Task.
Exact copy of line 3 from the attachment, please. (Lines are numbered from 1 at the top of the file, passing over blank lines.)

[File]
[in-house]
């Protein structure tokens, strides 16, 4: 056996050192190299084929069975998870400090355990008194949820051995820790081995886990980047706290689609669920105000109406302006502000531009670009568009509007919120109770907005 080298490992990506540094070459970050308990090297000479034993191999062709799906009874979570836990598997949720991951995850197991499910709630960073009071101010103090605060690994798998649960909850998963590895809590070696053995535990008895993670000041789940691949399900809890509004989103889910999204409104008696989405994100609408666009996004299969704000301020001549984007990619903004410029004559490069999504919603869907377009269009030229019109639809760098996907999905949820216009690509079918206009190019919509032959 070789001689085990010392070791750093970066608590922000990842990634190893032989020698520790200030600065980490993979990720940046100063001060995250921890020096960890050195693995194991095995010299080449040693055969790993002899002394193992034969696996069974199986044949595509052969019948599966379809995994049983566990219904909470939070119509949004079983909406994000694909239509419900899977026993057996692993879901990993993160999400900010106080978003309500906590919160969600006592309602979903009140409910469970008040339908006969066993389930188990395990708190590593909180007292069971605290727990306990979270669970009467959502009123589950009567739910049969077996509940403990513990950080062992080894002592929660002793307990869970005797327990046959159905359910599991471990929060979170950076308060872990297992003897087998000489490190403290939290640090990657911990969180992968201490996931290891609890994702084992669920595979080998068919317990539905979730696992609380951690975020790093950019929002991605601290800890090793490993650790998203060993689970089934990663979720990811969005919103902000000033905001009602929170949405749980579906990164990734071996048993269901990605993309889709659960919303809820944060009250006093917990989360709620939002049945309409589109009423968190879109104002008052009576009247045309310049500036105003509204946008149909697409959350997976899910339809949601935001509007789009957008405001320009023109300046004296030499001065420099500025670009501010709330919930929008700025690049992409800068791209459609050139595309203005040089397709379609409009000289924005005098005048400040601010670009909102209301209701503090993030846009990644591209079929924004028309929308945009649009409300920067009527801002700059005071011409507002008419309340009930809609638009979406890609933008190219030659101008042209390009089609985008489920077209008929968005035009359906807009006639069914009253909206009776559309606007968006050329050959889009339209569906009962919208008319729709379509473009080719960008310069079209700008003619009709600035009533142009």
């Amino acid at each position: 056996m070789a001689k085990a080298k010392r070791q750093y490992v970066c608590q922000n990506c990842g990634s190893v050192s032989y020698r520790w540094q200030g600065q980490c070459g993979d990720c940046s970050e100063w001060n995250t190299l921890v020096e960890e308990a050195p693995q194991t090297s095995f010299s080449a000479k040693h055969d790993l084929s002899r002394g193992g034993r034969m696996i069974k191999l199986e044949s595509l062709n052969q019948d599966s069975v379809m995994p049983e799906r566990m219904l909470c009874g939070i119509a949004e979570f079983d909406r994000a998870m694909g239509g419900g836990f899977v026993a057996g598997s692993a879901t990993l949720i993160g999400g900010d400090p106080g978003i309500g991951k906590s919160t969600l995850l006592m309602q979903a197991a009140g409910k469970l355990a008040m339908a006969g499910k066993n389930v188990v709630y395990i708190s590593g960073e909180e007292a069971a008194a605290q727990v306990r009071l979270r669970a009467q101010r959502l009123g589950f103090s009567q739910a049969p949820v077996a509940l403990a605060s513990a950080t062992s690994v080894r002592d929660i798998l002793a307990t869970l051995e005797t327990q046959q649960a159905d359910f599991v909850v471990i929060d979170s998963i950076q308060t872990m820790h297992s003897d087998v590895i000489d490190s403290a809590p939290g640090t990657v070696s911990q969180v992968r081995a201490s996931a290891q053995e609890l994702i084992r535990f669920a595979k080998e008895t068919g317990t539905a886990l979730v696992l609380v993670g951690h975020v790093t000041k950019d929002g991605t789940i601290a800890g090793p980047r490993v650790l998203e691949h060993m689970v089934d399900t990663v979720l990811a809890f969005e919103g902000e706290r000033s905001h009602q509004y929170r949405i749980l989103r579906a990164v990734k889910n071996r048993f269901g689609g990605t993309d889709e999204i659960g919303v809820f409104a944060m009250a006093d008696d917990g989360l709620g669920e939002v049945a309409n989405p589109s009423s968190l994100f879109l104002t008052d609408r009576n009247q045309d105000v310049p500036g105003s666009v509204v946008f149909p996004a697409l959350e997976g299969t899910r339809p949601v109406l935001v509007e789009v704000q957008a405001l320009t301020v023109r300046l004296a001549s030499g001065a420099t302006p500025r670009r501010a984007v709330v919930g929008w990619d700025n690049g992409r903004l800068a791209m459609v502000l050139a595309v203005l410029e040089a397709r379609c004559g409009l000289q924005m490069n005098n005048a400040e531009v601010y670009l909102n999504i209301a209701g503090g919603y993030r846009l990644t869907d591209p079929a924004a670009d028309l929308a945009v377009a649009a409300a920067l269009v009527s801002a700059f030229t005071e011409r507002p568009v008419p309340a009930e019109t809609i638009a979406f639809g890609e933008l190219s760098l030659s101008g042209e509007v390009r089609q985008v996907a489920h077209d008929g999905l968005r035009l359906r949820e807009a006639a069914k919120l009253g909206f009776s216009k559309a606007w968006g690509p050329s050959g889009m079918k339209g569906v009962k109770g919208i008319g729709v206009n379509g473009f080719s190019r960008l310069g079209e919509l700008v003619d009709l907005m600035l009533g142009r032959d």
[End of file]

């Amino acid at each position: 056996m070789a001689k085990a080298k010392r070791q750093y490992v970066c608590q922000n990506c990842g990634s190893v050192s032989y020698r520790w540094q200030g600065q980490c070459g993979d990720c940046s970050e100063w001060n995250t190299l921890v020096e960890e308990a050195p693995q194991t090297s095995f010299s080449a000479k040693h055969d790993l084929s002899r002394g193992g034993r034969m696996i069974k191999l199986e044949s595509l062709n052969q019948d599966s069975v379809m995994p049983e799906r566990m219904l909470c009874g939070i119509a949004e979570f079983d909406r994000a998870m694909g239509g419900g836990f899977v026993a057996g598997s692993a879901t990993l949720i993160g999400g900010d400090p106080g978003i309500g991951k906590s919160t969600l995850l006592m309602q979903a197991a009140g409910k469970l355990a008040m339908a006969g499910k066993n389930v188990v709630y395990i708190s590593g960073e909180e007292a069971a008194a605290q727990v306990r009071l979270r669970a009467q101010r959502l009123g589950f103090s009567q739910a049969p949820v077996a509940l403990a605060s513990a950080t062992s690994v080894r002592d929660i798998l002793a307990t869970l051995e005797t327990q046959q649960a159905d359910f599991v909850v471990i929060d979170s998963i950076q308060t872990m820790h297992s003897d087998v590895i000489d490190s403290a809590p939290g640090t990657v070696s911990q969180v992968r081995a201490s996931a290891q053995e609890l994702i084992r535990f669920a595979k080998e008895t068919g317990t539905a886990l979730v696992l609380v993670g951690h975020v790093t000041k950019d929002g991605t789940i601290a800890g090793p980047r490993v650790l998203e691949h060993m689970v089934d399900t990663v979720l990811a809890f969005e919103g902000e706290r000033s905001h009602q509004y929170r949405i749980l989103r579906a990164v990734k889910n071996r048993f269901g689609g990605t993309d889709e999204i659960g919303v809820f409104a944060m009250a006093d008696d917990g989360l709620g669920e939002v049945a309409n989405p589109s009423s968190l994100f879109l104002t008052d609408r009576n009247q045309d105000v310049p500036g105003s666009v509204v946008f149909p996004a697409l959350e997976g299969t899910r339809p949601v109406l935001v509007e789009v704000q957008a405001l320009t301020v023109r300046l004296a001549s030499g001065a420099t302006p500025r670009r501010a984007v709330v919930g929008w990619d700025n690049g992409r903004l800068a791209m459609v502000l050139a595309v203005l410029e040089a397709r379609c004559g409009l000289q924005m490069n005098n005048a400040e531009v601010y670009l909102n999504i209301a209701g503090g919603y993030r846009l990644t869907d591209p079929a924004a670009d028309l929308a945009v377009a649009a409300a920067l269009v009527s801002a700059f030229t005071e011409r507002p568009v008419p309340a009930e019109t809609i638009a979406f639809g890609e933008l190219s760098l030659s101008g042209e509007v390009r089609q985008v996907a489920h077209d008929g999905l968005r035009l359906r949820e807009a006639a069914k919120l009253g909206f009776s216009k559309a606007w968006g690509p050329s050959g889009m079918k339209g569906v009962k109770g919208i008319g729709v206009n379509g473009f080719s190019r960008l310069g079209e919509l700008v003619d009709l907005m600035l009533g142009r032959d």